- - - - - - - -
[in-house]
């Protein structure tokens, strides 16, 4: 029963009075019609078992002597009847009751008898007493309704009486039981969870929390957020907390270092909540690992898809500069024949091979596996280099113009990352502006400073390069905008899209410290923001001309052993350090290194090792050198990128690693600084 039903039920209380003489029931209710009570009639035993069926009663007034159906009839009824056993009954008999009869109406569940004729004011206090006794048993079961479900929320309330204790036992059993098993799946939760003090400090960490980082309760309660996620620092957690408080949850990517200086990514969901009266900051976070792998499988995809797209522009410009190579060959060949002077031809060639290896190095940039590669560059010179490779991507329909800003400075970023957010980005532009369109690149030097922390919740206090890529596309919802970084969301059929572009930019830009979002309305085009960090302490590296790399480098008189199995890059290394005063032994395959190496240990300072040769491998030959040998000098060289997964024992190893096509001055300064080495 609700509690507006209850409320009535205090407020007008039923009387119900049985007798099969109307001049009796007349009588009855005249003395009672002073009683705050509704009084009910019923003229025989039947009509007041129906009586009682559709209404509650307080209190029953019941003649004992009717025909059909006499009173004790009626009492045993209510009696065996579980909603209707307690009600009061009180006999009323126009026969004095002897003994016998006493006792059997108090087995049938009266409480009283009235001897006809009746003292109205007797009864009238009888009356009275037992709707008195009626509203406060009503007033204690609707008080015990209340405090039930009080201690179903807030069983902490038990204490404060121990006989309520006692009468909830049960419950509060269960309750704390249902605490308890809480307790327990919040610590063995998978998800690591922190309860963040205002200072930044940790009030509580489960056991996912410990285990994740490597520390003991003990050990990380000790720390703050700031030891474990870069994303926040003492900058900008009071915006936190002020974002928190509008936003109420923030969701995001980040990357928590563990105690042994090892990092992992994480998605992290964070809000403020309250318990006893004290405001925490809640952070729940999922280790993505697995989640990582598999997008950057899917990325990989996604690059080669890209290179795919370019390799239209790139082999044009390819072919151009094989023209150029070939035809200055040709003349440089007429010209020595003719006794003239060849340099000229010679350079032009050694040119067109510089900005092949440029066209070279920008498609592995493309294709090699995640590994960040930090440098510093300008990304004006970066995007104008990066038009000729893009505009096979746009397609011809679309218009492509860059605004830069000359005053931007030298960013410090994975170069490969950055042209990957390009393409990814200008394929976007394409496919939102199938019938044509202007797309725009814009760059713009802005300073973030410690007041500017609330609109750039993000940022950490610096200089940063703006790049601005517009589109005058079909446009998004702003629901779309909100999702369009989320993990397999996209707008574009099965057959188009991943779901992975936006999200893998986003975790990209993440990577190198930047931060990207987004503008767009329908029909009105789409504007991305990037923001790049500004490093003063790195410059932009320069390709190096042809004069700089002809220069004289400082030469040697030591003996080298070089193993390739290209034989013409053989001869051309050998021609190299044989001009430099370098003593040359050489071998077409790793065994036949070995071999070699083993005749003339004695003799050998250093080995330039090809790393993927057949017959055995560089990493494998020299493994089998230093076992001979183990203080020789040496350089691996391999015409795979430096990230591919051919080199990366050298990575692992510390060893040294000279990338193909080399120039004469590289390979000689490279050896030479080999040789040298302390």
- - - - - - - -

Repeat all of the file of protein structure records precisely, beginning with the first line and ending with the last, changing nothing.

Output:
[in-house]
């Protein structure tokens, strides 16, 4: 029963009075019609078992002597009847009751008898007493309704009486039981969870929390957020907390270092909540690992898809500069024949091979596996280099113009990352502006400073390069905008899209410290923001001309052993350090290194090792050198990128690693600084 039903039920209380003489029931209710009570009639035993069926009663007034159906009839009824056993009954008999009869109406569940004729004011206090006794048993079961479900929320309330204790036992059993098993799946939760003090400090960490980082309760309660996620620092957690408080949850990517200086990514969901009266900051976070792998499988995809797209522009410009190579060959060949002077031809060639290896190095940039590669560059010179490779991507329909800003400075970023957010980005532009369109690149030097922390919740206090890529596309919802970084969301059929572009930019830009979002309305085009960090302490590296790399480098008189199995890059290394005063032994395959190496240990300072040769491998030959040998000098060289997964024992190893096509001055300064080495 609700509690507006209850409320009535205090407020007008039923009387119900049985007798099969109307001049009796007349009588009855005249003395009672002073009683705050509704009084009910019923003229025989039947009509007041129906009586009682559709209404509650307080209190029953019941003649004992009717025909059909006499009173004790009626009492045993209510009696065996579980909603209707307690009600009061009180006999009323126009026969004095002897003994016998006493006792059997108090087995049938009266409480009283009235001897006809009746003292109205007797009864009238009888009356009275037992709707008195009626509203406060009503007033204690609707008080015990209340405090039930009080201690179903807030069983902490038990204490404060121990006989309520006692009468909830049960419950509060269960309750704390249902605490308890809480307790327990919040610590063995998978998800690591922190309860963040205002200072930044940790009030509580489960056991996912410990285990994740490597520390003991003990050990990380000790720390703050700031030891474990870069994303926040003492900058900008009071915006936190002020974002928190509008936003109420923030969701995001980040990357928590563990105690042994090892990092992992994480998605992290964070809000403020309250318990006893004290405001925490809640952070729940999922280790993505697995989640990582598999997008950057899917990325990989996604690059080669890209290179795919370019390799239209790139082999044009390819072919151009094989023209150029070939035809200055040709003349440089007429010209020595003719006794003239060849340099000229010679350079032009050694040119067109510089900005092949440029066209070279920008498609592995493309294709090699995640590994960040930090440098510093300008990304004006970066995007104008990066038009000729893009505009096979746009397609011809679309218009492509860059605004830069000359005053931007030298960013410090994975170069490969950055042209990957390009393409990814200008394929976007394409496919939102199938019938044509202007797309725009814009760059713009802005300073973030410690007041500017609330609109750039993000940022950490610096200089940063703006790049601005517009589109005058079909446009998004702003629901779309909100999702369009989320993990397999996209707008574009099965057959188009991943779901992975936006999200893998986003975790990209993440990577190198930047931060990207987004503008767009329908029909009105789409504007991305990037923001790049500004490093003063790195410059932009320069390709190096042809004069700089002809220069004289400082030469040697030591003996080298070089193993390739290209034989013409053989001869051309050998021609190299044989001009430099370098003593040359050489071998077409790793065994036949070995071999070699083993005749003339004695003799050998250093080995330039090809790393993927057949017959055995560089990493494998020299493994089998230093076992001979183990203080020789040496350089691996391999015409795979430096990230591919051919080199990366050298990575692992510390060893040294000279990338193909080399120039004469590289390979000689490279050896030479080999040789040298302390």